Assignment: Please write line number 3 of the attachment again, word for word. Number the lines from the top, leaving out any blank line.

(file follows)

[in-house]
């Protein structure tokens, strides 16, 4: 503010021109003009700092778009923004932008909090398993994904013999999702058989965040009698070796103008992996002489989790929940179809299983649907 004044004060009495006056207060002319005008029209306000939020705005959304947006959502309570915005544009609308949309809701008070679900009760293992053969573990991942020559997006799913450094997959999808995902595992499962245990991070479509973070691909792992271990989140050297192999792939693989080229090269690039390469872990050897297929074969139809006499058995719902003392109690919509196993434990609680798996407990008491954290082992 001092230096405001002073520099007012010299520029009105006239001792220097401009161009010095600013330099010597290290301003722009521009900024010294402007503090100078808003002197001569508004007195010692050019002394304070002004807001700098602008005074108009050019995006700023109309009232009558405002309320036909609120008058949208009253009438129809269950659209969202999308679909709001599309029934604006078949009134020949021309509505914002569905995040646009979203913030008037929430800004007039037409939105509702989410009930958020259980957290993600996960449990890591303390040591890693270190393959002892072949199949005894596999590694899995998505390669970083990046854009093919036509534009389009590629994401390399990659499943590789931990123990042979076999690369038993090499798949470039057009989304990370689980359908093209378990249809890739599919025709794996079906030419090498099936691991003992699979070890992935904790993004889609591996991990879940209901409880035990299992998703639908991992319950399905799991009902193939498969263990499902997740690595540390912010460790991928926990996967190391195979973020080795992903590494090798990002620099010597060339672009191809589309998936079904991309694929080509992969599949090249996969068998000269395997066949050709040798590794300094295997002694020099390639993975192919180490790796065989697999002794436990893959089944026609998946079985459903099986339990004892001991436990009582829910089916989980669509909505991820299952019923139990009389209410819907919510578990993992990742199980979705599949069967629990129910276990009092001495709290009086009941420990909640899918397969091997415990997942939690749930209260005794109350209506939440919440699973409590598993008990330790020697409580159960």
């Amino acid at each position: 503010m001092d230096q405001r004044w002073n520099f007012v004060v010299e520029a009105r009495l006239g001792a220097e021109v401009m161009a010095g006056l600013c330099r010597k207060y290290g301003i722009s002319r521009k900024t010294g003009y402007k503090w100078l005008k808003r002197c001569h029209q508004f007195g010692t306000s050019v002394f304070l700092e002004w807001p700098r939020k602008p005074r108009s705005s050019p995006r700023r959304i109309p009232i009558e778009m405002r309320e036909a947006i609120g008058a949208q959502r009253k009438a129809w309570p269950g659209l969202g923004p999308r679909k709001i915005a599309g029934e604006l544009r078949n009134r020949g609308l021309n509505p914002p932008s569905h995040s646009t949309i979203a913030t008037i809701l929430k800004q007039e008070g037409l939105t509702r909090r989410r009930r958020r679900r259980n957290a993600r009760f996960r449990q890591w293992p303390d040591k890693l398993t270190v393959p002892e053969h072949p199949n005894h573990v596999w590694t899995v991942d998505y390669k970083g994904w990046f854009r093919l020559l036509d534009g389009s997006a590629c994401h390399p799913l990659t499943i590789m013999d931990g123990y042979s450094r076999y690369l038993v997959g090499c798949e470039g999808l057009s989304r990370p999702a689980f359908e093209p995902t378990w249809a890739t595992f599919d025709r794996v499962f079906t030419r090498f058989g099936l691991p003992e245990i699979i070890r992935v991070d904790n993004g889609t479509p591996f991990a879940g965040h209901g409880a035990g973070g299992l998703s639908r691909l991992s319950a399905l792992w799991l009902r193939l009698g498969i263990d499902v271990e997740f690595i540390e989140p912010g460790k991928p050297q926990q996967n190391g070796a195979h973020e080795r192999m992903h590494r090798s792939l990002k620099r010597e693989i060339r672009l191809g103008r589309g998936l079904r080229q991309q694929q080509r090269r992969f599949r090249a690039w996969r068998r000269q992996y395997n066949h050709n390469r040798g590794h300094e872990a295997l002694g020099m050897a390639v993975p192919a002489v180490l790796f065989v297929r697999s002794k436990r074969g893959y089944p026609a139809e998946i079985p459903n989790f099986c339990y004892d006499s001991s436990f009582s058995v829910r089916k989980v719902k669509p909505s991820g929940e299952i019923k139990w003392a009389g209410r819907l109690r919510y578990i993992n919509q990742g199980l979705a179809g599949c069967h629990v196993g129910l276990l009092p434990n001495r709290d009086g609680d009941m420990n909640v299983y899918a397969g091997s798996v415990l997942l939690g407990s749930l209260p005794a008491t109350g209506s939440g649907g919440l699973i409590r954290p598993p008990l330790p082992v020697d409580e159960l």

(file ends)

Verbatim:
């Amino acid at each position: 503010m001092d230096q405001r004044w002073n520099f007012v004060v010299e520029a009105r009495l006239g001792a220097e021109v401009m161009a010095g006056l600013c330099r010597k207060y290290g301003i722009s002319r521009k900024t010294g003009y402007k503090w100078l005008k808003r002197c001569h029209q508004f007195g010692t306000s050019v002394f304070l700092e002004w807001p700098r939020k602008p005074r108009s705005s050019p995006r700023r959304i109309p009232i009558e778009m405002r309320e036909a947006i609120g008058a949208q959502r009253k009438a129809w309570p269950g659209l969202g923004p999308r679909k709001i915005a599309g029934e604006l544009r078949n009134r020949g609308l021309n509505p914002p932008s569905h995040s646009t949309i979203a913030t008037i809701l929430k800004q007039e008070g037409l939105t509702r909090r989410r009930r958020r679900r259980n957290a993600r009760f996960r449990q890591w293992p303390d040591k890693l398993t270190v393959p002892e053969h072949p199949n005894h573990v596999w590694t899995v991942d998505y390669k970083g994904w990046f854009r093919l020559l036509d534009g389009s997006a590629c994401h390399p799913l990659t499943i590789m013999d931990g123990y042979s450094r076999y690369l038993v997959g090499c798949e470039g999808l057009s989304r990370p999702a689980f359908e093209p995902t378990w249809a890739t595992f599919d025709r794996v499962f079906t030419r090498f058989g099936l691991p003992e245990i699979i070890r992935v991070d904790n993004g889609t479509p591996f991990a879940g965040h209901g409880a035990g973070g299992l998703s639908r691909l991992s319950a399905l792992w799991l009902r193939l009698g498969i263990d499902v271990e997740f690595i540390e989140p912010g460790k991928p050297q926990q996967n190391g070796a195979h973020e080795r192999m992903h590494r090798s792939l990002k620099r010597e693989i060339r672009l191809g103008r589309g998936l079904r080229q991309q694929q080509r090269r992969f599949r090249a690039w996969r068998r000269q992996y395997n066949h050709n390469r040798g590794h300094e872990a295997l002694g020099m050897a390639v993975p192919a002489v180490l790796f065989v297929r697999s002794k436990r074969g893959y089944p026609a139809e998946i079985p459903n989790f099986c339990y004892d006499s001991s436990f009582s058995v829910r089916k989980v719902k669509p909505s991820g929940e299952i019923k139990w003392a009389g209410r819907l109690r919510y578990i993992n919509q990742g199980l979705a179809g599949c069967h629990v196993g129910l276990l009092p434990n001495r709290d009086g609680d009941m420990n909640v299983y899918a397969g091997s798996v415990l997942l939690g407990s749930l209260p005794a008491t109350g209506s939440g649907g919440l699973i409590r954290p598993p008990l330790p082992v020697d409580e159960l």